{

     throw new NotImplementedException();

}

}

Here we have implementation of AppService interface into employee and company where we don’t want to implement Delete method for Company then we can use another interface service that only provides Delete method to implement like this,

public interface AppService

{

void Insert();

void Update();

}

public interface DeleteService

{

void Delete();

}

public class Employee : AppService, DeleteService

{

public void Insert()

{

     Console.WriteLine(“Created”);

}

public void Update()

{

     Console.WriteLine(“Updated”);

}

public void Delete()

{

     Console.WriteLine(“Deleted”);

}

}

public class Company : AppService

{

public void Insert()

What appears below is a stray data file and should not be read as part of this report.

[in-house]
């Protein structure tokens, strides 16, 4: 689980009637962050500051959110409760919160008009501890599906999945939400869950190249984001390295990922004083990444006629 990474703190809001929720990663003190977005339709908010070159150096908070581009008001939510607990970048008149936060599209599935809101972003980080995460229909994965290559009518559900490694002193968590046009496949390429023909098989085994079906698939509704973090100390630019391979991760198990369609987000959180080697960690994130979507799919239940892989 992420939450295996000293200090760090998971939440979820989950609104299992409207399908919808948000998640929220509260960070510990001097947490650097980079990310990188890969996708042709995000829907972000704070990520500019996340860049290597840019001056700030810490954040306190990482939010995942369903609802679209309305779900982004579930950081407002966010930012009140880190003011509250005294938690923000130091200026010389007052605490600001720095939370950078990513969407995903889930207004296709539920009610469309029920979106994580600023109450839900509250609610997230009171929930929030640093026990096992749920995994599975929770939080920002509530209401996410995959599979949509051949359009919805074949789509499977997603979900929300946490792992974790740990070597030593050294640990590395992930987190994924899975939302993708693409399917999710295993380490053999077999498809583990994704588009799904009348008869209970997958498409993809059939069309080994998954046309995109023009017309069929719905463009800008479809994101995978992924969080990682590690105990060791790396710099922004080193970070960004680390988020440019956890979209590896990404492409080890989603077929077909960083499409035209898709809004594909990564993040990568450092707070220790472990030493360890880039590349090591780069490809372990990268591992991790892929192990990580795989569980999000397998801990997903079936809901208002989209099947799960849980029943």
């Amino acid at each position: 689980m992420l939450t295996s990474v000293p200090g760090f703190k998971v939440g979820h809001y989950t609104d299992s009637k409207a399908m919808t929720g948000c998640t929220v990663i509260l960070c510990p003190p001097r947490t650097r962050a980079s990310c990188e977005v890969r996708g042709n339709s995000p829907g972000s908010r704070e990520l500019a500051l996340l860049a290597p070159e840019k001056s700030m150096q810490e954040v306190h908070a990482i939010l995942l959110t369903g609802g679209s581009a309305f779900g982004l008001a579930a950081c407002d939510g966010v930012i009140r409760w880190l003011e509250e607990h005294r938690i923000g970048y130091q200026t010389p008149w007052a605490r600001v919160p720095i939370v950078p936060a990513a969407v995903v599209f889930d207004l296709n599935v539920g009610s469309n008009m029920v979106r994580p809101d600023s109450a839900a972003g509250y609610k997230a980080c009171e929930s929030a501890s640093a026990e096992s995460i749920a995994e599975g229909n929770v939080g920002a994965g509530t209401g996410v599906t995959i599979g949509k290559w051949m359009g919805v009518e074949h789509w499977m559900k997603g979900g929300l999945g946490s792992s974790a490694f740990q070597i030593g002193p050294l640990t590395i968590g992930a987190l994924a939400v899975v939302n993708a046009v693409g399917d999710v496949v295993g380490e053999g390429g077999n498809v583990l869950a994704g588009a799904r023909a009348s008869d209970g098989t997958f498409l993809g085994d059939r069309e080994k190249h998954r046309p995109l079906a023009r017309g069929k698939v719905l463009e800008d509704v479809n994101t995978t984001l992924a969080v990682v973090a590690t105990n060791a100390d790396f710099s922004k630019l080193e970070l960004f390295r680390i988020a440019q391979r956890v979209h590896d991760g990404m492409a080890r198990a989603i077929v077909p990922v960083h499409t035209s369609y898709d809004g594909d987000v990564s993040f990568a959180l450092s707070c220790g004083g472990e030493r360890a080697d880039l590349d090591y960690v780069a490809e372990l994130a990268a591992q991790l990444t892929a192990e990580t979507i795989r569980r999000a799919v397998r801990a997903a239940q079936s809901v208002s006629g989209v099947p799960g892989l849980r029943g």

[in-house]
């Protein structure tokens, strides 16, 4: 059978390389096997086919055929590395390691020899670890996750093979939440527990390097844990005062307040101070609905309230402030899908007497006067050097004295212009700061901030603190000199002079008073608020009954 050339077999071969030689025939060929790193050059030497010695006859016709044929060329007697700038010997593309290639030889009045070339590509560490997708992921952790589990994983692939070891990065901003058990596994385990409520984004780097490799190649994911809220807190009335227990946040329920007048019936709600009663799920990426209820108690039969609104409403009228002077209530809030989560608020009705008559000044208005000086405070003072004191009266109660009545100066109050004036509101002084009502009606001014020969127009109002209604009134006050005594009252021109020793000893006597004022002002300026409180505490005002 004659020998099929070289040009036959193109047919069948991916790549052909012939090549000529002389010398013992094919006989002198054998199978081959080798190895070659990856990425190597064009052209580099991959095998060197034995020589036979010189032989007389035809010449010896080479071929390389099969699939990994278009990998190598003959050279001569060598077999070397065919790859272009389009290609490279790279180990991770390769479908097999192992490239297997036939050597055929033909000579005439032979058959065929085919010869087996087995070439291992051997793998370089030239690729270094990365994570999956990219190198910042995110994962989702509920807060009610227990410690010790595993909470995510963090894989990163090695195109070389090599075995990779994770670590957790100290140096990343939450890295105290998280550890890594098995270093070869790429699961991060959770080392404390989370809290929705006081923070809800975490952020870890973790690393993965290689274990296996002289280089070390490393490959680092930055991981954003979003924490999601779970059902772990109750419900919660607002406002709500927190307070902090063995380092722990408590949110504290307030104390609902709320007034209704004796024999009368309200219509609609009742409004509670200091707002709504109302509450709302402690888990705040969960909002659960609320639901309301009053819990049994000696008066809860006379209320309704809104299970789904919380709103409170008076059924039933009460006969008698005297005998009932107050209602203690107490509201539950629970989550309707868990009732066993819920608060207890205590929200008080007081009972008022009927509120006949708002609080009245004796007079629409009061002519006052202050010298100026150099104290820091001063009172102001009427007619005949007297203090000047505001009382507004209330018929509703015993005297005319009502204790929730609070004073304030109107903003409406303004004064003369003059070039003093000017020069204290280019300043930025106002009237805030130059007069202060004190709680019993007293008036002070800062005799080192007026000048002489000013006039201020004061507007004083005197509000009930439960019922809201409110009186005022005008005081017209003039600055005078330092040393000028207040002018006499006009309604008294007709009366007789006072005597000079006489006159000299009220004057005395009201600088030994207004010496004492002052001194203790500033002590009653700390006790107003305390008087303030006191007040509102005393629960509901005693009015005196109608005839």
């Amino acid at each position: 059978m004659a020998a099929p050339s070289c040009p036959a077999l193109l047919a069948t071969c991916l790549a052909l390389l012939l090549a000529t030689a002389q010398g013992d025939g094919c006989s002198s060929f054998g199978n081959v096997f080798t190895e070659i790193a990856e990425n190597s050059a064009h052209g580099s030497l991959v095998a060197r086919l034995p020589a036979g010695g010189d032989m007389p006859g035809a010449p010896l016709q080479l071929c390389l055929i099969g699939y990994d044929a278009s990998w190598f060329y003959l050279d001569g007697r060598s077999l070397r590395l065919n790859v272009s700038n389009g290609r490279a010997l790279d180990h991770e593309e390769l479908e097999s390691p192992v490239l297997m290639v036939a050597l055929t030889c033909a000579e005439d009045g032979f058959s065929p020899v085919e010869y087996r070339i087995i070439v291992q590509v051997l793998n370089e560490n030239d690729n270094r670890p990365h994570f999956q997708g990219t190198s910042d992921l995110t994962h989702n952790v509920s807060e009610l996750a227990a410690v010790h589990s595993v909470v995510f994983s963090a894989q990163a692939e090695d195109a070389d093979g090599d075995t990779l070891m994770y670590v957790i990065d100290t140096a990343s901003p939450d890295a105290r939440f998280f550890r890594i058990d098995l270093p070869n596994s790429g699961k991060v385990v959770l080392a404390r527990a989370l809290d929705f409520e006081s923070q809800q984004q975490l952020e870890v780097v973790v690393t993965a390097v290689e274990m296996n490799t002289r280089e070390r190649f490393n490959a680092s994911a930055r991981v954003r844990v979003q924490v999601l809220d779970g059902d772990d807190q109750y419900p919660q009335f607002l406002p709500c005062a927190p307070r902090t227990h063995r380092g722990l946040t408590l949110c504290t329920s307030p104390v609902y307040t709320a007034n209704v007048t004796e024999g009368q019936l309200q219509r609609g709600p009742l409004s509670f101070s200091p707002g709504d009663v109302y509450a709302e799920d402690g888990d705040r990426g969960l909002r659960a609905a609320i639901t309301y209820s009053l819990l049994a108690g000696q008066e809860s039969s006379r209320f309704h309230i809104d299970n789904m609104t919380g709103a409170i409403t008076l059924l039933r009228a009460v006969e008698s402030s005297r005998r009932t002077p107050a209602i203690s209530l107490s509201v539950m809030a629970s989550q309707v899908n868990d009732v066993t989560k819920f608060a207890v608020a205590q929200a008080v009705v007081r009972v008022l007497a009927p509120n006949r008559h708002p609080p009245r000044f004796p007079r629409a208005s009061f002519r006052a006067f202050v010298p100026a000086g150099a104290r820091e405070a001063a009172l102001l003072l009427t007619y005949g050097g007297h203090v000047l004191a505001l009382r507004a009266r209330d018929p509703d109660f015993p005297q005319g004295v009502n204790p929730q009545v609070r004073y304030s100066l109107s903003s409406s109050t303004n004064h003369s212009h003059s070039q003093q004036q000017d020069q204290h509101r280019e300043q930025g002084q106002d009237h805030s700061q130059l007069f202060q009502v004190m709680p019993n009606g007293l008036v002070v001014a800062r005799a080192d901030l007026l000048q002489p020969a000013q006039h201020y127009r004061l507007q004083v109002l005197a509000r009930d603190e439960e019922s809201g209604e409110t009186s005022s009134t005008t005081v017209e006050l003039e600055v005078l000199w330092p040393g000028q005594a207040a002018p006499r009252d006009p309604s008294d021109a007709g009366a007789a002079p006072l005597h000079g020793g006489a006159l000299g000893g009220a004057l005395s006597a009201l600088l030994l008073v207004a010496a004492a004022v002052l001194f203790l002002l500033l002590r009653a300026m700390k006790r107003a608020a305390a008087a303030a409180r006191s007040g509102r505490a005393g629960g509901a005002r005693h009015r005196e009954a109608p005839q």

{

     Console.WriteLine(“Created”);

}

public void Update()

{

     Console.WriteLine(“Updated”);

}

}

 So as per SOLID we can only implement required services and no need to write invalid code. We have split that big interface into three small interfaces. Each interface now has some specific purpose.

Dependency Inversion Principle (DIP)

The Dependency Inversion Principle says that “Program to an interface, not to an implementation“. It means high-level modules/classes should not depend on low-level modules/classes. Both should depend upon abstractions. Secondly, abstractions should not depend upon details. Dependency Inversion means to depend on abstractions instead of concrete types.

If one class knows implementation of another class then it will raise the risk of changing one will affect another. So it should both depend on abstraction. As a result we must keep these high-level and low-level modules/classes loosely coupled as much as possible.

public class EmployeeController

{

BusinessLogic service;

public EmployeeController(BusinessLogic _service)